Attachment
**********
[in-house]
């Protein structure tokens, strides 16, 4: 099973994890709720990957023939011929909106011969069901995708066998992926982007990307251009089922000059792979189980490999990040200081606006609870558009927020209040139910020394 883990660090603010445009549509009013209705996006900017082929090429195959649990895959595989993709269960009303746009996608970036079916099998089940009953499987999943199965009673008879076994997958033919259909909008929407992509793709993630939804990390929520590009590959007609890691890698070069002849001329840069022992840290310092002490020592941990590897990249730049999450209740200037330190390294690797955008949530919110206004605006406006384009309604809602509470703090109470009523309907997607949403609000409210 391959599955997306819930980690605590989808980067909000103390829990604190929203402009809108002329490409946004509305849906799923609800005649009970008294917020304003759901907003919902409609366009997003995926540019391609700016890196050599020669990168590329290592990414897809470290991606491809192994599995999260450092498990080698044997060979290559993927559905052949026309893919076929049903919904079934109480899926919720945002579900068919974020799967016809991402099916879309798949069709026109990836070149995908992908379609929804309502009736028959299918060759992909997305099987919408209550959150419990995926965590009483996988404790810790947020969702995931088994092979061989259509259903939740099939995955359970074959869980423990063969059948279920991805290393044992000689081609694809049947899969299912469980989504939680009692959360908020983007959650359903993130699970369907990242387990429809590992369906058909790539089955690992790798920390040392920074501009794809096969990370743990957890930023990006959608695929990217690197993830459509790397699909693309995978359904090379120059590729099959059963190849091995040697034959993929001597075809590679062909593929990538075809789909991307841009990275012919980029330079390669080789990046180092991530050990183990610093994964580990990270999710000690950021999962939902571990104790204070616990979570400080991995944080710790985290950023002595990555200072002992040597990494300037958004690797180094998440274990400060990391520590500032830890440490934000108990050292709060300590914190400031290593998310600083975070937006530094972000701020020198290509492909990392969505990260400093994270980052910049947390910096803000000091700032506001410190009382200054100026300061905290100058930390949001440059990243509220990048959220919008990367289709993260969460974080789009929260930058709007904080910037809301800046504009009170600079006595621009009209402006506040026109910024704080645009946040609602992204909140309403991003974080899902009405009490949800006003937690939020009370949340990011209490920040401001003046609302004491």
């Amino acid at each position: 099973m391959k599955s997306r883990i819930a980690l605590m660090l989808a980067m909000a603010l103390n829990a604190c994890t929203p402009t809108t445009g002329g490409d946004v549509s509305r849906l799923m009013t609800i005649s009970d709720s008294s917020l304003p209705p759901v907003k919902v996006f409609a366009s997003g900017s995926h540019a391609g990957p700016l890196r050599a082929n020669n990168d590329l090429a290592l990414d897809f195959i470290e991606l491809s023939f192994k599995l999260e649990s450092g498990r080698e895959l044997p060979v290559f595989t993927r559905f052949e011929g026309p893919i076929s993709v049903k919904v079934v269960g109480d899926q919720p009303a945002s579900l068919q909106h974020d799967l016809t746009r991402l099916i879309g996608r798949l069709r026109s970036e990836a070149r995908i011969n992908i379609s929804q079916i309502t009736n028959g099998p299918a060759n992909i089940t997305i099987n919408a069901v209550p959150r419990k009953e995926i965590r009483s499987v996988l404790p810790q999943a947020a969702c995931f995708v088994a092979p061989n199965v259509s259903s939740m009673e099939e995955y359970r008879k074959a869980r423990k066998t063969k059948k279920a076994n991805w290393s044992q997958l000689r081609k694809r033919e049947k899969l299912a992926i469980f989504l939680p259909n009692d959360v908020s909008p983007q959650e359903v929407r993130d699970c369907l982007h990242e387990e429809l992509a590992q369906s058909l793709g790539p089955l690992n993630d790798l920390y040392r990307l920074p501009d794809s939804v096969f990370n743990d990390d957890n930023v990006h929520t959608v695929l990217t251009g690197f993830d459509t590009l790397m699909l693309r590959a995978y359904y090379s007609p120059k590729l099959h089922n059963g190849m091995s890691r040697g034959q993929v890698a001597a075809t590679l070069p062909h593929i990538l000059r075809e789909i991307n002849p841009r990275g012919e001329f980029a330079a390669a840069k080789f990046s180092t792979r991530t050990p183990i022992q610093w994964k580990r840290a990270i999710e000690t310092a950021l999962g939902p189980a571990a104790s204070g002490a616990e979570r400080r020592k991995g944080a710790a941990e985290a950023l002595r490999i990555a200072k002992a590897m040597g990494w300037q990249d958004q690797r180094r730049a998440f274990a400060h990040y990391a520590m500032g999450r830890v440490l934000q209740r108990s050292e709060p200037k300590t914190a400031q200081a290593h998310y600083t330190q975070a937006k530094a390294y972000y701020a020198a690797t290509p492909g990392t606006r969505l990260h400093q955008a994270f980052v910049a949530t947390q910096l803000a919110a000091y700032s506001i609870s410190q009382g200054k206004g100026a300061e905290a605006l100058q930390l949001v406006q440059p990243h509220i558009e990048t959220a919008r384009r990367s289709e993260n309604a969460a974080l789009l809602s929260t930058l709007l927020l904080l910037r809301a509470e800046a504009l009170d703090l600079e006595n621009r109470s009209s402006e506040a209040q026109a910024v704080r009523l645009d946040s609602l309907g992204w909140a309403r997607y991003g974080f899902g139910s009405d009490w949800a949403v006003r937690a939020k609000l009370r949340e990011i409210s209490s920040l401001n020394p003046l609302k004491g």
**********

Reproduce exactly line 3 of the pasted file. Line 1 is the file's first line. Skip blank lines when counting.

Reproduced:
């Amino acid at each position: 099973m391959k599955s997306r883990i819930a980690l605590m660090l989808a980067m909000a603010l103390n829990a604190c994890t929203p402009t809108t445009g002329g490409d946004v549509s509305r849906l799923m009013t609800i005649s009970d709720s008294s917020l304003p209705p759901v907003k919902v996006f409609a366009s997003g900017s995926h540019a391609g990957p700016l890196r050599a082929n020669n990168d590329l090429a290592l990414d897809f195959i470290e991606l491809s023939f192994k599995l999260e649990s450092g498990r080698e895959l044997p060979v290559f595989t993927r559905f052949e011929g026309p893919i076929s993709v049903k919904v079934v269960g109480d899926q919720p009303a945002s579900l068919q909106h974020d799967l016809t746009r991402l099916i879309g996608r798949l069709r026109s970036e990836a070149r995908i011969n992908i379609s929804q079916i309502t009736n028959g099998p299918a060759n992909i089940t997305i099987n919408a069901v209550p959150r419990k009953e995926i965590r009483s499987v996988l404790p810790q999943a947020a969702c995931f995708v088994a092979p061989n199965v259509s259903s939740m009673e099939e995955y359970r008879k074959a869980r423990k066998t063969k059948k279920a076994n991805w290393s044992q997958l000689r081609k694809r033919e049947k899969l299912a992926i469980f989504l939680p259909n009692d959360v908020s909008p983007q959650e359903v929407r993130d699970c369907l982007h990242e387990e429809l992509a590992q369906s058909l793709g790539p089955l690992n993630d790798l920390y040392r990307l920074p501009d794809s939804v096969f990370n743990d990390d957890n930023v990006h929520t959608v695929l990217t251009g690197f993830d459509t590009l790397m699909l693309r590959a995978y359904y090379s007609p120059k590729l099959h089922n059963g190849m091995s890691r040697g034959q993929v890698a001597a075809t590679l070069p062909h593929i990538l000059r075809e789909i991307n002849p841009r990275g012919e001329f980029a330079a390669a840069k080789f990046s180092t792979r991530t050990p183990i022992q610093w994964k580990r840290a990270i999710e000690t310092a950021l999962g939902p189980a571990a104790s204070g002490a616990e979570r400080r020592k991995g944080a710790a941990e985290a950023l002595r490999i990555a200072k002992a590897m040597g990494w300037q990249d958004q690797r180094r730049a998440f274990a400060h990040y990391a520590m500032g999450r830890v440490l934000q209740r108990s050292e709060p200037k300590t914190a400031q200081a290593h998310y600083t330190q975070a937006k530094a390294y972000y701020a020198a690797t290509p492909g990392t606006r969505l990260h400093q955008a994270f980052v910049a949530t947390q910096l803000a919110a000091y700032s506001i609870s410190q009382g200054k206004g100026a300061e905290a605006l100058q930390l949001v406006q440059p990243h509220i558009e990048t959220a919008r384009r990367s289709e993260n309604a969460a974080l789009l809602s929260t930058l709007l927020l904080l910037r809301a509470e800046a504009l009170d703090l600079e006595n621009r109470s009209s402006e506040a209040q026109a910024v704080r009523l645009d946040s609602l309907g992204w909140a309403r997607y991003g974080f899902g139910s009405d009490w949800a949403v006003r937690a939020k609000l009370r949340e990011i409210s209490s920040l401001n020394p003046l609302k004491g």